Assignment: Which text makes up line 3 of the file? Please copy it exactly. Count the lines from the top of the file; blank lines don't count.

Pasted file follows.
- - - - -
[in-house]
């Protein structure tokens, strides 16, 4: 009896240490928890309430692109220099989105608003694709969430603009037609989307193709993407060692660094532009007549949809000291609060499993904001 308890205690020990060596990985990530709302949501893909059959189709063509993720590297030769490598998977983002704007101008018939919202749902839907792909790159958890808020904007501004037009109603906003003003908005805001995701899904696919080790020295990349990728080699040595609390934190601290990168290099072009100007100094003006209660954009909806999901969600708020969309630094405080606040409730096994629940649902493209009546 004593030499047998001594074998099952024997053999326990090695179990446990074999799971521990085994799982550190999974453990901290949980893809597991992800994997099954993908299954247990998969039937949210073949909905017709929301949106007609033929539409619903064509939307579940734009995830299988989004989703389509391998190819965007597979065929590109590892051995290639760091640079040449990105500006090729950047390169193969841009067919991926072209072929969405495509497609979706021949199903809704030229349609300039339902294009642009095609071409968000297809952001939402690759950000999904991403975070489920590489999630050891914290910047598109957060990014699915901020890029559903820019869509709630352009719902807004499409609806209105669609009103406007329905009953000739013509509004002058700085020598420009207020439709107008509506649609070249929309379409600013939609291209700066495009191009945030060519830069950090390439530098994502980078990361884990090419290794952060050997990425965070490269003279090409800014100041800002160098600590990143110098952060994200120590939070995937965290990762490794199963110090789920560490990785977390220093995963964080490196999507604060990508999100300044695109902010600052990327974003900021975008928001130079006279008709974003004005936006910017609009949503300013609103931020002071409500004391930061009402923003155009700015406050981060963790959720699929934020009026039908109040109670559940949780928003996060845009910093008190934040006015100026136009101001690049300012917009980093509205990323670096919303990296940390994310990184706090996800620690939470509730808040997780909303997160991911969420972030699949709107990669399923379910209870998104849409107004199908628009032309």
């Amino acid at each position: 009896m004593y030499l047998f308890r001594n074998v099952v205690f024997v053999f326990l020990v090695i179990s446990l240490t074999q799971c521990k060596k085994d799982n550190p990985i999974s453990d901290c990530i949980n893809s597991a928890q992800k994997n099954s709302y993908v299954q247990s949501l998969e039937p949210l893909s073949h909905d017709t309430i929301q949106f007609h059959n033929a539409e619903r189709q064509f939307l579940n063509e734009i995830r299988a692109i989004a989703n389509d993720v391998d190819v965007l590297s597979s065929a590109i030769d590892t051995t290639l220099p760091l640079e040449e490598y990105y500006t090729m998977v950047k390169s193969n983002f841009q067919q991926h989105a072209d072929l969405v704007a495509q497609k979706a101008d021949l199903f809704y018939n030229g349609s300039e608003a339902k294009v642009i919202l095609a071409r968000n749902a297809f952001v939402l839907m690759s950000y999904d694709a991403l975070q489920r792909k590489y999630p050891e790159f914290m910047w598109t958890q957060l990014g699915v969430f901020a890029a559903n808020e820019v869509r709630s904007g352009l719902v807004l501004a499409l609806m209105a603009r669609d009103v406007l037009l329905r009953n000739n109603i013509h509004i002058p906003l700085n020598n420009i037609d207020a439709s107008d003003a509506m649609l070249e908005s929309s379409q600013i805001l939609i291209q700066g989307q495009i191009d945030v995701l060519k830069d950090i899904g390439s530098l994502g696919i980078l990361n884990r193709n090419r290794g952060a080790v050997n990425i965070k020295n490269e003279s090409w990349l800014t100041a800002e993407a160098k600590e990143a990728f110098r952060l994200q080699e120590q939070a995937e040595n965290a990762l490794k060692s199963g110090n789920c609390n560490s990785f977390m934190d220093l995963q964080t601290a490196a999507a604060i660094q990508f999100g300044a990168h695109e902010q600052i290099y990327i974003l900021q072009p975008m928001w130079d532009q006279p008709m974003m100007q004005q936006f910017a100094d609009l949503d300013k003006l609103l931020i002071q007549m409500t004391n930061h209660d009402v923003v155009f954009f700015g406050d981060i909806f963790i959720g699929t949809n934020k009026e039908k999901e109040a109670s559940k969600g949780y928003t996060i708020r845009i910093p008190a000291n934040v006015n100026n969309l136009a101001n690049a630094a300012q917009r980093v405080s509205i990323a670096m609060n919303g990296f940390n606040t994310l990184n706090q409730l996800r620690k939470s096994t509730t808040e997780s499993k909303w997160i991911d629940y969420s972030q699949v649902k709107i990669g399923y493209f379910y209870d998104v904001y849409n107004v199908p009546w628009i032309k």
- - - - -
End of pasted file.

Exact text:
């Amino acid at each position: 009896m004593y030499l047998f308890r001594n074998v099952v205690f024997v053999f326990l020990v090695i179990s446990l240490t074999q799971c521990k060596k085994d799982n550190p990985i999974s453990d901290c990530i949980n893809s597991a928890q992800k994997n099954s709302y993908v299954q247990s949501l998969e039937p949210l893909s073949h909905d017709t309430i929301q949106f007609h059959n033929a539409e619903r189709q064509f939307l579940n063509e734009i995830r299988a692109i989004a989703n389509d993720v391998d190819v965007l590297s597979s065929a590109i030769d590892t051995t290639l220099p760091l640079e040449e490598y990105y500006t090729m998977v950047k390169s193969n983002f841009q067919q991926h989105a072209d072929l969405v704007a495509q497609k979706a101008d021949l199903f809704y018939n030229g349609s300039e608003a339902k294009v642009i919202l095609a071409r968000n749902a297809f952001v939402l839907m690759s950000y999904d694709a991403l975070q489920r792909k590489y999630p050891e790159f914290m910047w598109t958890q957060l990014g699915v969430f901020a890029a559903n808020e820019v869509r709630s904007g352009l719902v807004l501004a499409l609806m209105a603009r669609d009103v406007l037009l329905r009953n000739n109603i013509h509004i002058p906003l700085n020598n420009i037609d207020a439709s107008d003003a509506m649609l070249e908005s929309s379409q600013i805001l939609i291209q700066g989307q495009i191009d945030v995701l060519k830069d950090i899904g390439s530098l994502g696919i980078l990361n884990r193709n090419r290794g952060a080790v050997n990425i965070k020295n490269e003279s090409w990349l800014t100041a800002e993407a160098k600590e990143a990728f110098r952060l994200q080699e120590q939070a995937e040595n965290a990762l490794k060692s199963g110090n789920c609390n560490s990785f977390m934190d220093l995963q964080t601290a490196a999507a604060i660094q990508f999100g300044a990168h695109e902010q600052i290099y990327i974003l900021q072009p975008m928001w130079d532009q006279p008709m974003m100007q004005q936006f910017a100094d609009l949503d300013k003006l609103l931020i002071q007549m409500t004391n930061h209660d009402v923003v155009f954009f700015g406050d981060i909806f963790i959720g699929t949809n934020k009026e039908k999901e109040a109670s559940k969600g949780y928003t996060i708020r845009i910093p008190a000291n934040v006015n100026n969309l136009a101001n690049a630094a300012q917009r980093v405080s509205i990323a670096m609060n919303g990296f940390n606040t994310l990184n706090q409730l996800r620690k939470s096994t509730t808040e997780s499993k909303w997160i991911d629940y969420s972030q699949v649902k709107i990669g399923y493209f379910y209870d998104v904001y849409n107004v199908p009546w628009i032309k």